Telling the difference between COVID-19 and the flu can be tricky since they share many of the same symptoms. As we enter flu season, it’s even more important to know whether you have the seasonal flu or the more serious coronavirus. Keep reading for more information about COVID and the flu.

What’s the Difference Between COVID-19 and the Flu?

The flu is a respiratory illness caused by the influenza virus. It is common worldwide and is contagious, spreading from person to person through respiratory droplets. The infection mainly occurs in the nose, sinuses, and throat but can travel to the lungs in more severe cases. In the majority of cases in normally healthy people, the flu is not life-threatening. For those with additional risk factors, the flu can lead to pneumonia or other respiratory issues.

Like the flu, COVID-19 is also caused by a virus, called coronavirus. It, too, affects the nose, sinus, and throat, but it is also much more common to infect the lungs as well. Around 80% of COVID patients are able to recover at home, but 20% need hospitalization and more intense care.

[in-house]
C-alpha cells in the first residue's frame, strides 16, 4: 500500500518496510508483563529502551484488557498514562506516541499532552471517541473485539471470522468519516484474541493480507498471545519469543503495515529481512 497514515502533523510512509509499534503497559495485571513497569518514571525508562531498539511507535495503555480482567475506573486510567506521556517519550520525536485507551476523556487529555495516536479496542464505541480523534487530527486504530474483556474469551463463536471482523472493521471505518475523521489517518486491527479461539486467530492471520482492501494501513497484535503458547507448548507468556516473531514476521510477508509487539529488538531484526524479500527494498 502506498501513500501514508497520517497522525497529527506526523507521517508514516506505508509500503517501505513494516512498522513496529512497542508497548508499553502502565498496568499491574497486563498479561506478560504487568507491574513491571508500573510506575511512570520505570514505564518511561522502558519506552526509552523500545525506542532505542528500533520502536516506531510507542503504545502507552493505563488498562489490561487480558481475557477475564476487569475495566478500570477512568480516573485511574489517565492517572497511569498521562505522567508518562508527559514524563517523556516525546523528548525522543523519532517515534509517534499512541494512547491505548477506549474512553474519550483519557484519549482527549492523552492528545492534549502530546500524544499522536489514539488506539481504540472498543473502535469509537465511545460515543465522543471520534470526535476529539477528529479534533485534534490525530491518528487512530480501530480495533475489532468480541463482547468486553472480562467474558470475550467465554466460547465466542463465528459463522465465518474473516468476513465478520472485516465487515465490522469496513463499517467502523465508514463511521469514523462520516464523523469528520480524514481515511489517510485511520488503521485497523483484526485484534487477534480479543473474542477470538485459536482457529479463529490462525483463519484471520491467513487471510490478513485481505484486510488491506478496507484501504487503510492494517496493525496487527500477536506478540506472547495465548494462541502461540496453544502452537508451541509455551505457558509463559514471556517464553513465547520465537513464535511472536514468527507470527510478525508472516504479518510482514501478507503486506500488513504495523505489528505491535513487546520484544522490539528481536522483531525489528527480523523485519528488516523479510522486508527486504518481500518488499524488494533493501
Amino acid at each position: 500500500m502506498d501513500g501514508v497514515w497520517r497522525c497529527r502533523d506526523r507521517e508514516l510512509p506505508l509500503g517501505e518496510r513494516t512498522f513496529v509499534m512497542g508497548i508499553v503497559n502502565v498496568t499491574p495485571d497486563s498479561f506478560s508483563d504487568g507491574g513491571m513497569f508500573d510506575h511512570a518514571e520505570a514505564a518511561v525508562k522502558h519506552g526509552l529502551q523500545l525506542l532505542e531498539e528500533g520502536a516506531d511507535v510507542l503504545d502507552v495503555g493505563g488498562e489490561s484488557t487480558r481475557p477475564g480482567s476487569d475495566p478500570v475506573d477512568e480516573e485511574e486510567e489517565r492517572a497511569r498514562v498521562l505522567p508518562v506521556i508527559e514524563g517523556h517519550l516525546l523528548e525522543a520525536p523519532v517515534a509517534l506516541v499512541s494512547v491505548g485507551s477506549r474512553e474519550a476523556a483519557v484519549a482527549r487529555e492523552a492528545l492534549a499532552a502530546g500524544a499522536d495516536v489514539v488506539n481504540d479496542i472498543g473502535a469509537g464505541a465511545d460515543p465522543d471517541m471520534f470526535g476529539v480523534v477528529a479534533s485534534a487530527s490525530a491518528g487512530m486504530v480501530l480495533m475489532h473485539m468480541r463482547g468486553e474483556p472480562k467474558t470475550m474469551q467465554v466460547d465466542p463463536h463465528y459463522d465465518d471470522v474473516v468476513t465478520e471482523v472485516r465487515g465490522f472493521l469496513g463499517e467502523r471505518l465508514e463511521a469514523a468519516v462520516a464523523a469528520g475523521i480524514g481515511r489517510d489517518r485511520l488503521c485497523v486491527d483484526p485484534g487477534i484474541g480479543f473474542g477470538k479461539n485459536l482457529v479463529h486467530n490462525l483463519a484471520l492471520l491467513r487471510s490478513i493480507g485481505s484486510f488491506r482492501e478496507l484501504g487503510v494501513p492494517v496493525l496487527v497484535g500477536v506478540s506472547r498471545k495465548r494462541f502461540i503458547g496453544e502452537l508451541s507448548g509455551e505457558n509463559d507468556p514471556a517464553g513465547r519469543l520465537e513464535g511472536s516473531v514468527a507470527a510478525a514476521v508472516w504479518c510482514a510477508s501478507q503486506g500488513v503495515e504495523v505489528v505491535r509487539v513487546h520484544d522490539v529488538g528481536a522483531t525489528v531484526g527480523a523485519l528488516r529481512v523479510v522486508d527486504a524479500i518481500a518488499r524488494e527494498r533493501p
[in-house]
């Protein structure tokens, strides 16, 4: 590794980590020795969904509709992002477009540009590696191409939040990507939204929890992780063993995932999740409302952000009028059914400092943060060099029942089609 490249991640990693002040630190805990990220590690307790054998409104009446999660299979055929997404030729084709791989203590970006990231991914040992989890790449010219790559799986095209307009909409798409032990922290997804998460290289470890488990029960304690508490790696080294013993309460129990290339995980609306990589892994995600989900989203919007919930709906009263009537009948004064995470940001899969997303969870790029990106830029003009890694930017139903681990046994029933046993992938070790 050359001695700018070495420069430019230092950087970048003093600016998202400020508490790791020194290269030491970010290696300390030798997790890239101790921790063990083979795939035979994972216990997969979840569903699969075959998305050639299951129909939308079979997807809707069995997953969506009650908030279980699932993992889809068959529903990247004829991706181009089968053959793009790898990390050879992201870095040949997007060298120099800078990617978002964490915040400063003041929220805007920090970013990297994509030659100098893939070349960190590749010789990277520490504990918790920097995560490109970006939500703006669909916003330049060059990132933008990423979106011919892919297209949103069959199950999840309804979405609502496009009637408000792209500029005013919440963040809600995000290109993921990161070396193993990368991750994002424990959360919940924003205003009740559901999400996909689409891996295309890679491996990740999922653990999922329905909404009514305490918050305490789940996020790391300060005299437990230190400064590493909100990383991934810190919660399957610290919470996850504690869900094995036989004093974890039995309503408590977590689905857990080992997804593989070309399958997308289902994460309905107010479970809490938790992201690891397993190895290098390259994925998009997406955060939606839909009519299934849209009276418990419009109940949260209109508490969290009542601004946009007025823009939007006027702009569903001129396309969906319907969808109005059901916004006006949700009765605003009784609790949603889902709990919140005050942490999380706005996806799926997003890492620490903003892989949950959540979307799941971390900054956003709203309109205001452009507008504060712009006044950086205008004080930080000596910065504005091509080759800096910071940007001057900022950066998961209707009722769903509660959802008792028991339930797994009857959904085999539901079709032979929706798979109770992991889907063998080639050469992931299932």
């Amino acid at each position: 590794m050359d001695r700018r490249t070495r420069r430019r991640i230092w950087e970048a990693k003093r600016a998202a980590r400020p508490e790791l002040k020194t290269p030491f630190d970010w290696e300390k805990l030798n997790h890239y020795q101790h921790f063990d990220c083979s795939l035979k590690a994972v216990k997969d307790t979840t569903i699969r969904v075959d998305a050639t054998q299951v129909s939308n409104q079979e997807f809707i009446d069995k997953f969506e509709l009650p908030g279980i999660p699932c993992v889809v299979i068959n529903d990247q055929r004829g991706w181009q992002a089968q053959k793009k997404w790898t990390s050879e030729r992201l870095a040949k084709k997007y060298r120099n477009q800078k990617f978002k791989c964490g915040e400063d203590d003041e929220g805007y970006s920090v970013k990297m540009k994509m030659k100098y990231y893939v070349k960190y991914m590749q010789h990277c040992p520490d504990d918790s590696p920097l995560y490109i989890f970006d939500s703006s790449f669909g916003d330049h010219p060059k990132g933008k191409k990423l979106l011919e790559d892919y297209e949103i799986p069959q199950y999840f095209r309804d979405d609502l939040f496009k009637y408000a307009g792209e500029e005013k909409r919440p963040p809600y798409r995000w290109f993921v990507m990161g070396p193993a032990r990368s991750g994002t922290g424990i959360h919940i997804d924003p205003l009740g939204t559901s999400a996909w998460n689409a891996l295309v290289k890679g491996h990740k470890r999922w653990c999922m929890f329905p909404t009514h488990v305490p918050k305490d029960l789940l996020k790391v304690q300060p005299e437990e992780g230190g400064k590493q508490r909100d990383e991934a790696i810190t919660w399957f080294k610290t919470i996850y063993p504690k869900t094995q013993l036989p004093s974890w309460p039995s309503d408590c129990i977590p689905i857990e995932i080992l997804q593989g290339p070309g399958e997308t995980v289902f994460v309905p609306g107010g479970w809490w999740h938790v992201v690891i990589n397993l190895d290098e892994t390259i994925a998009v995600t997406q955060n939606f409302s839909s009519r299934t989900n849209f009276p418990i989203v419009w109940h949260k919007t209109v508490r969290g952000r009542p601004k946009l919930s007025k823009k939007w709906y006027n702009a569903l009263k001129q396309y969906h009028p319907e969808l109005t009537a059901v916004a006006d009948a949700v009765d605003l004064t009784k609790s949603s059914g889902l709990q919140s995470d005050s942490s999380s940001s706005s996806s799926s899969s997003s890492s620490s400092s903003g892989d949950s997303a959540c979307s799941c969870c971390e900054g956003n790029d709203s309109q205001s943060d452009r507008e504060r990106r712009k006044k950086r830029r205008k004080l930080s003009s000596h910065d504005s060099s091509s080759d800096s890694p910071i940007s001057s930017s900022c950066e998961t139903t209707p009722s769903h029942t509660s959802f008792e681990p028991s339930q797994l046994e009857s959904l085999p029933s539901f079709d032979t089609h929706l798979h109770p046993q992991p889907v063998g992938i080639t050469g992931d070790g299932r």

Symptoms

COVID-19 can appear to be the same as the flu, as they have several symptoms in common, such as fever, cough, congestion or runny nose, and body aches. However, several symptoms are present with COVID that aren’t present with the flu: loss of taste or smell, gastrointestinal issues, and even eye problems may be present in some cases of severe advanced infection.

What to Do if You Have Symptoms

If you develop flu-like symptoms, the CDC recommends that you stay at home and quarantine, just in case it could be COVID. Even if you’re confident that your symptoms are from the flu and not the coronavirus, you should opt to have a COVID-19 test performed. As the virus continues to spread, testing is crucial in getting numbers back in control. A negative test can rule you out for COVID-19, and then you can receive proper treatment to manage your flu symptoms.

What if I Have COVID?

If you have received a positive test result, you should continue to quarantine at home for two weeks. Once it has been ten days since the start of the illness and you have not had a fever for 24 hours (without the use of fever reducers), you are considered to be no longer contagious.

How to Prevent Getting Sick

The best way to stay safe and prevent yourself from getting sick is to follow local and national health measures and precautions. Wear a mask when out in public and try to maintain six feet of distance between others. Avoid crowded indoor events as much as possible. If you can, stay at home and order essential items online.

Still have questions about COVID-19 or the flu? Contact your local urgent care center for everything from flu shots to COVID testing.